17. #17
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    Quote Originally Posted by ThirdCharm View Post
    Ok, so the posters who suggested that:
    A) a prepurchase exam is a guarantee of health and
    B) it is the responsibility of the SELLER to guarantee that the horse is indeed worth what the buyer pays for it....

    How long, exactly, have you been involves in the horse world??

    LOL

    Jennifer
    What poster suggested that?



  18. #18
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    Quote Originally Posted by Cartier View Post
    The article says the heart defect was congenital… so it could be the result of all sorts of epigenetic factors. But, still, is there any formal tracking of Fürst Heinrich offspring after this rather high profile incident?

    Good dog breeders do all sorts of screening tests and evaluations before breeding. In the horses, we don't seem to do much of any testing for known genetic disorders. That has always been a bit of a concern.
    The better division here is "heritable" and "non-heritable," not "genetic" and "epigenetic." Yes, the latter terms mean different things but the relationship between genes and ontogenetic development is changing all the time, depending on the part of the body you are talking about.

    Yes, a breeder should be concerned about a developmental defect. After all, how many cases of hip dysplasia were blown off as "accidental and unrelated to parentage" before that condition gained the title of heritable?

    I have no idea if this suit will get anywhere, but how can the Verband argue (as some posters have here) that the buyer screwed up by not seeking a second PPE? If this is a normal part of "due diligence" than what would be the purpose of the PPE done under auction auspices? Doesn't it stand to reason that the buyer believed she was gaining the assurance of the breed association that the horses included in that auction had met some minimum standard of quality that the Verband chose?

    And I wouldn't put congenital heart defect and "breaking down" in the same biological category. There are many more known causes of "nurture" involved in trashing the "nature" of a horse's legs than his heart.
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  19. #19
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    Quote Originally Posted by stoicfish View Post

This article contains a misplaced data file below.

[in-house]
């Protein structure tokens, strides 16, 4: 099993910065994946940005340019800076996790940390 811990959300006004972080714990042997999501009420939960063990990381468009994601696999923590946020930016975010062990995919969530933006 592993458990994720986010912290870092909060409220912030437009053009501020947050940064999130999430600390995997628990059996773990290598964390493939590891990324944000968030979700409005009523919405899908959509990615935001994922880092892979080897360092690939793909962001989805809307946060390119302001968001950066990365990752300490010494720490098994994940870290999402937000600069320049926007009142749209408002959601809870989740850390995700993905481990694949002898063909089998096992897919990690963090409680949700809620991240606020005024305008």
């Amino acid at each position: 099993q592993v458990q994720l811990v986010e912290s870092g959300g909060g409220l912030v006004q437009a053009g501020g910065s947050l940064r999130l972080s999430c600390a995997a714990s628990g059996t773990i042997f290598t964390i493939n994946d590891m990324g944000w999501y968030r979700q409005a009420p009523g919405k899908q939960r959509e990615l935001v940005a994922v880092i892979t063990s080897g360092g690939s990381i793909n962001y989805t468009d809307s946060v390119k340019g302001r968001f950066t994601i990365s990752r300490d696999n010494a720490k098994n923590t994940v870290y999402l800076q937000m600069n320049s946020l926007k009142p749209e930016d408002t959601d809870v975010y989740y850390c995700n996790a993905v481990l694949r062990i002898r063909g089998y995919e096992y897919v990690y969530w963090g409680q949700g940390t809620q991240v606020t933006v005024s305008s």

However, it could be that someone had previous knowledge of the condition or diligence was not shown in the vet check or there is an expectation of the product use (aka the high price would suggest that they are selling a product of a certain quality and the onus is on them to make sure of that quality).
    This could be what ThirdCharm is referring to.



  20. #20
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    Well, I won't assume that is what ThirdC meant but to reply. Every country has it's own laws but in general....if the condition was known and sold like that, she would have a good case. Or if the tests were not done properly and she could prove that or if the product was advertised with a certain standard associated with it. If I advertise a healthy horse for sale and you buy it only to find that it has pre-exsisting issues, and the terms of the sale were explicit, you could probably have a case. I think most times the horse is not worth the legal effort or the terms are not written down.


    A) a pre-purchase exam is a guarantee of health and
    B) it is the responsibility of the SELLER to guarantee that the horse is indeed worth what the buyer pays for it....
    It isn't so much the horse world as it is the agreement of the purchase. A prepurchase is done to try and ensure a certain level of health at the time of sale. It is not a guarantee of future health but it is a statement of evaluation at the time. If a pre purchase doesn't mean anything, try falsifiing one and see what happens.